Tutorial: Pulp Fiction

by - August 01, 2011

So let's assume you need a little pick me up and decide to juice a 100% vegetable juice for yourself. A little green cocktail, so to speak.

Ok, so let's also assume you're one of those people who don't like to waste. You spend all this money on beautiful, organic, locally-grown, $$$$$ produce at the farmer's market and think to yourself, "What a shame to only use the JUICE out of this stuff and throw away all the fiber (i.e. pulp)!" Of course,  you could throw the pulp into the compost pile, but the compost bin that your husband was supposed to build 4 months ago is still sitting in parts in the garage. (uh hum) What to do?!


Have no fear.......

I have the solution!!!

Check this out. Let's make vegetable bouillon! Oh yes, you over there with your hand up. You have a question? What would one do with vegetable bouillon? Anything you can do with chicken or beef bouillon, vegetables can do it better. Here's why. Those little CUBES or PACKETS you buy in the store marked chicken or beef bouillon. Yes, those. They are FULL of MSG and artificial nastiness, my friend. There is nothing NATURAL about them, even if their package says so. While I can find plenty of healthy chicken BROTH in the stores -- this one if my fav, btw -- I have yet to find a healthy version of bouillon.

A base for soups, flavor sauces, cook your rice or pasta in a vegetable-flavored stock for extra tastiness. And if you make it the way I show you, you can keep it for a decent shelf life and use it for food storage. Have you watched the news lately? Ya, food prices are going crazy right now (can you say HYPERINFLATION?), so anything you can make yourself cheaply AND store it for longer term storage is basically AWESOME.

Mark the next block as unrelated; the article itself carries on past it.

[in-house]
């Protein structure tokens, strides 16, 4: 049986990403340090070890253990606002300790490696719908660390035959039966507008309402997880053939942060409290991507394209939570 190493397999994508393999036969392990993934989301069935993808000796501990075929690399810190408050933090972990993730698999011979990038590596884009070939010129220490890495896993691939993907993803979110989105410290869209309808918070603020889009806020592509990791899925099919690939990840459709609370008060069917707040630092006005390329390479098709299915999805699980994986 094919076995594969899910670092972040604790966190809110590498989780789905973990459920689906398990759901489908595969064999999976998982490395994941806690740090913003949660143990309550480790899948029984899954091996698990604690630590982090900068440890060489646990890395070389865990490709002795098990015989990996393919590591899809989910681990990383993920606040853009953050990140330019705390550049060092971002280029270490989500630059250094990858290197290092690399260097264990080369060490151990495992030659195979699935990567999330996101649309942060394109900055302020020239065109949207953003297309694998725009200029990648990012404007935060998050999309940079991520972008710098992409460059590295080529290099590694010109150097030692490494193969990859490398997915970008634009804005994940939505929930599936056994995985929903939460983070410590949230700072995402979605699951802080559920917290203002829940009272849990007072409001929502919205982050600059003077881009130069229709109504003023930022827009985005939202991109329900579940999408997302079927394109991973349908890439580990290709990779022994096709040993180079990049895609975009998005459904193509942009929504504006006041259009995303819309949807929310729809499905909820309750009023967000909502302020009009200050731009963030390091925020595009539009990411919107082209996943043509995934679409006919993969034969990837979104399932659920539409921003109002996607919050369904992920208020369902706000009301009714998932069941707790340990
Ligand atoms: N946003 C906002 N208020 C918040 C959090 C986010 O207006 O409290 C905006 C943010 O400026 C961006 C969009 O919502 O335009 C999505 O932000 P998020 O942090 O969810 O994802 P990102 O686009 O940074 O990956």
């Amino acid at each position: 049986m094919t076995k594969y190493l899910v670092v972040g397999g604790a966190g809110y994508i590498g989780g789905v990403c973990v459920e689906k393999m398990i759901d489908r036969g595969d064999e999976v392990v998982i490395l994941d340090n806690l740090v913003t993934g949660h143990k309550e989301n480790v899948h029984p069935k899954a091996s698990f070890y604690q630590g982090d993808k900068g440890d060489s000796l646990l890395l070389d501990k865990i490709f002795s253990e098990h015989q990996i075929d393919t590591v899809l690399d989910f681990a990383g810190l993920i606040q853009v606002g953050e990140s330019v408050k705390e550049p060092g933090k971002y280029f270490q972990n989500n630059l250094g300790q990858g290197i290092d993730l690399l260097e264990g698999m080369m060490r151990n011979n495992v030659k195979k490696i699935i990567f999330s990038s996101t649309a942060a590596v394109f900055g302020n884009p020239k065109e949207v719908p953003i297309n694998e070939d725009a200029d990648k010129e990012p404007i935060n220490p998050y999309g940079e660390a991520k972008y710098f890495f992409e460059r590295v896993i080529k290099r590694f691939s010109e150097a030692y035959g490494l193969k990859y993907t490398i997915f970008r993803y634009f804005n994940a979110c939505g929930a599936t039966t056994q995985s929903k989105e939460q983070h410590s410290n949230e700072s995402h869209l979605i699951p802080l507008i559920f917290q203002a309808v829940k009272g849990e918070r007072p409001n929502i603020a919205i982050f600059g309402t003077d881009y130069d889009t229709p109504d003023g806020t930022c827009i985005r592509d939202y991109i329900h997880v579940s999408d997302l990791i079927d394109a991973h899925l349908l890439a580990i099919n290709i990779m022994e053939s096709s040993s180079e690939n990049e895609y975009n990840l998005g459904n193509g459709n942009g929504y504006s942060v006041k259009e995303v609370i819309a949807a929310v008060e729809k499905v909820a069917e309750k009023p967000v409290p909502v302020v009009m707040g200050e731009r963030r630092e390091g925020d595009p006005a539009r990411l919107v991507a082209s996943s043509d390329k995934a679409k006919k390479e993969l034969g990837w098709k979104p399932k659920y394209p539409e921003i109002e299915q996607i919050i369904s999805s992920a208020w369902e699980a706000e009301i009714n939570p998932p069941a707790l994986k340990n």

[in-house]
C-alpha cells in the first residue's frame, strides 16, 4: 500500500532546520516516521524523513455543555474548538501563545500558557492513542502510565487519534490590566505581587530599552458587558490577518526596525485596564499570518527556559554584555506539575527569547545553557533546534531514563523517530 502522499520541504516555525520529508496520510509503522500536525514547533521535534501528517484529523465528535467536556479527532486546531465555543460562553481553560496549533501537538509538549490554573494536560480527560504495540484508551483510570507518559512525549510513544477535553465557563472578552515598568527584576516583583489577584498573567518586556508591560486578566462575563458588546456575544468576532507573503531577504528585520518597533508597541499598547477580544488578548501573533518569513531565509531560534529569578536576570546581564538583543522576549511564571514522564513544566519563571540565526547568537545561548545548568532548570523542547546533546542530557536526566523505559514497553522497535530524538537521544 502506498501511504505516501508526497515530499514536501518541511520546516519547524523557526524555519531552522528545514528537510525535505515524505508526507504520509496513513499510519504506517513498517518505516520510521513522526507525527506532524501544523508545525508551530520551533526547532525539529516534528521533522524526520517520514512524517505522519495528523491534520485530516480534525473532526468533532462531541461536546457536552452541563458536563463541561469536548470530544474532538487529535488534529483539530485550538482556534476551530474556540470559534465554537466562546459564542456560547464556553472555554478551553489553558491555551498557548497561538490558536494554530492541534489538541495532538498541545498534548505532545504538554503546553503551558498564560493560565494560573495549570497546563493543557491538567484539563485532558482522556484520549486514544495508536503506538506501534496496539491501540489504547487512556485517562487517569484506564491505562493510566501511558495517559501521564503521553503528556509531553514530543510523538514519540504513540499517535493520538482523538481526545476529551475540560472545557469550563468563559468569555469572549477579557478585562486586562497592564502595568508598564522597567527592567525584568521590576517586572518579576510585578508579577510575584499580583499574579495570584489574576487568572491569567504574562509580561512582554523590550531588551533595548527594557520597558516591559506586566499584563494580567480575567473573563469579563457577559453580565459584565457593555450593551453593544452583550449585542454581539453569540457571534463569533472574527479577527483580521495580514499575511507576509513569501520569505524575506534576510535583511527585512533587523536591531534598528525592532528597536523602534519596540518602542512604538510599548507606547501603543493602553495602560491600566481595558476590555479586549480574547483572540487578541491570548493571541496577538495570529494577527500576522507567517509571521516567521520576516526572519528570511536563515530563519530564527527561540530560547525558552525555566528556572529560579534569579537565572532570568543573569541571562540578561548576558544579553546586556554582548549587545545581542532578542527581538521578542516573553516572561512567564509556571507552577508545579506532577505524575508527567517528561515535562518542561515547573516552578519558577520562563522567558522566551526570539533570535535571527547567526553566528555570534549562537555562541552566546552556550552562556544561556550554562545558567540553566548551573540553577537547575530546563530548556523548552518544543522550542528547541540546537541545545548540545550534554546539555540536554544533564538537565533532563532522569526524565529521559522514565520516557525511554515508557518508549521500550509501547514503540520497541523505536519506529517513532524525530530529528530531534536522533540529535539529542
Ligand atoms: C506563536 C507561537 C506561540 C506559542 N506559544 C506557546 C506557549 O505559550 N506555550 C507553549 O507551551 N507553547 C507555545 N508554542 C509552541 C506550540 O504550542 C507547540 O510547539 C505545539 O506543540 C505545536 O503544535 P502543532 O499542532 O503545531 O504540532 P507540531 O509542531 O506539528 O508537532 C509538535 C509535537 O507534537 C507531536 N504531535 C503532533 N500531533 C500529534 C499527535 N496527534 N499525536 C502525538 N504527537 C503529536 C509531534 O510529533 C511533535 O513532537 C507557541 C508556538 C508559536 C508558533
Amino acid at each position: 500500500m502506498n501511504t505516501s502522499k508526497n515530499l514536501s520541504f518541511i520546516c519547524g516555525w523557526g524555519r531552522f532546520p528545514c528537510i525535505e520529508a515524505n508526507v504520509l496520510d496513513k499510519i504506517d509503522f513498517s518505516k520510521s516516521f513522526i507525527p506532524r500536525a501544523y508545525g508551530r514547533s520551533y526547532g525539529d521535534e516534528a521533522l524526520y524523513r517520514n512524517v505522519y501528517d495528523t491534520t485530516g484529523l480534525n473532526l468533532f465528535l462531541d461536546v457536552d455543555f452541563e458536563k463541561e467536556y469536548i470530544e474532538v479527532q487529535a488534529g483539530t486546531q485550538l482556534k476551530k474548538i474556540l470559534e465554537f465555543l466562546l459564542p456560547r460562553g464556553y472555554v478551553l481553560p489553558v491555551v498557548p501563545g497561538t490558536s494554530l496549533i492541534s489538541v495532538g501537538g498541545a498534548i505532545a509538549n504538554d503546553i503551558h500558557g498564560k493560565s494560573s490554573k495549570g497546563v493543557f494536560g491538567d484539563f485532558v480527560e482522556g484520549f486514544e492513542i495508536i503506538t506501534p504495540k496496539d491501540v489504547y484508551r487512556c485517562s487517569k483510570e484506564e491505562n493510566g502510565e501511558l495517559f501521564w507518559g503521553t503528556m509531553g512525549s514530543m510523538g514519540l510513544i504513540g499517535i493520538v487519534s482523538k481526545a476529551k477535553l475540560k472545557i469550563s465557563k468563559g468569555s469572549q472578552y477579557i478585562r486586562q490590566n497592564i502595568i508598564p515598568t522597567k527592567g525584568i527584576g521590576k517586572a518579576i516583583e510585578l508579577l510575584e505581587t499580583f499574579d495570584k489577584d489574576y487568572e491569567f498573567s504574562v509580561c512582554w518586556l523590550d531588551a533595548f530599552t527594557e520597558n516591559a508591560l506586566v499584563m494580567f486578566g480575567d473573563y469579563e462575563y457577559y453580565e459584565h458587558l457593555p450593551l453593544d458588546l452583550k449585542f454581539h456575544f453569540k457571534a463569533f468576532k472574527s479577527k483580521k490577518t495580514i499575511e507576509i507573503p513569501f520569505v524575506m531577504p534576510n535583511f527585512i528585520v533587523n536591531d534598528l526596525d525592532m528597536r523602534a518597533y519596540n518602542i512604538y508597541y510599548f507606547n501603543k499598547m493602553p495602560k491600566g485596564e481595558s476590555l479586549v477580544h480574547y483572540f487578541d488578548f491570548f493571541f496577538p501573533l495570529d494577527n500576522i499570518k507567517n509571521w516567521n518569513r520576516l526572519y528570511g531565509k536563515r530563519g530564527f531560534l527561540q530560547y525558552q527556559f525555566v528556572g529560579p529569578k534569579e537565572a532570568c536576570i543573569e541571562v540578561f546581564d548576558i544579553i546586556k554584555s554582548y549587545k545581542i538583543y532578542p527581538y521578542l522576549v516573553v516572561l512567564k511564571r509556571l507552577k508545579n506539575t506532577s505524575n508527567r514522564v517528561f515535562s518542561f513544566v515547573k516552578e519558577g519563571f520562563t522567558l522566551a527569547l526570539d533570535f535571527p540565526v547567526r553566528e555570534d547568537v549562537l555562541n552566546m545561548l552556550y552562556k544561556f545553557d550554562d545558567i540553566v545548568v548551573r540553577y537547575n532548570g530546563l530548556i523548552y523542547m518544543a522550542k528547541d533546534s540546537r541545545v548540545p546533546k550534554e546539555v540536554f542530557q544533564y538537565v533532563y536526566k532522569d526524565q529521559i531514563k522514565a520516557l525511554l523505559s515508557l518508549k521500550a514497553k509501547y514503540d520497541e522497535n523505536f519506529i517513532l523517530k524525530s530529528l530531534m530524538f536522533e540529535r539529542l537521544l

Ok, down to business.

After juicing, you've got the pulp, like so. TIP: If I know I'm going to use my pulp from juicing, I will run the pulp thru the juicer a 2nd time to squeeze all the excess moisture out of it.

Next, you have two options:

1-- If you have a dehydrator, scatter the pulp on your dehydrator screen. It's a bit of a soggy mess and the veges are all mashed together, but that is what we want!

No dehydrator? No prob. Scatter the pulp on a cookie sheet, lined with parchment paper. Set your oven to its lowest temp (mine is 118 degrees F) and leave the oven door ajar just a tad. Let the pan sit in there for a couple hrs and keep checking til it looks thoroughly dry and crispy.

Dry pulp (for me) looked like this. In my dehydrator on its low temp, it took one day.

Then I busted out my teeny tiny food processor. Put in the crunchy pulp and let it rip.

Blend it into a fine powder.

I store my vegetable bouillion in a mason jar. You can use a nifty Food Saver jar sealer attachment on your mason jar for longer term storage (a year plus) or merely just keep the lid tight and it should last at least a year. I happened to have some of those oxygen absorber packets handy and added one to the jar as well.

You don't have to be a JUICER to make vegetable bouillon either! If you ever open your fridge and notice some veges going bad and wilted. In other words, not something you particularly want to eat, but you find yourself in the same predicament such as 1) Don't want to waste it and 2) composter is inconveniently unavailable. You take your wilted veges and chop them up in tiny pieces, or use your food processor to grind them up and voila. The only difference is your water content is higher so the drying time might be increased.


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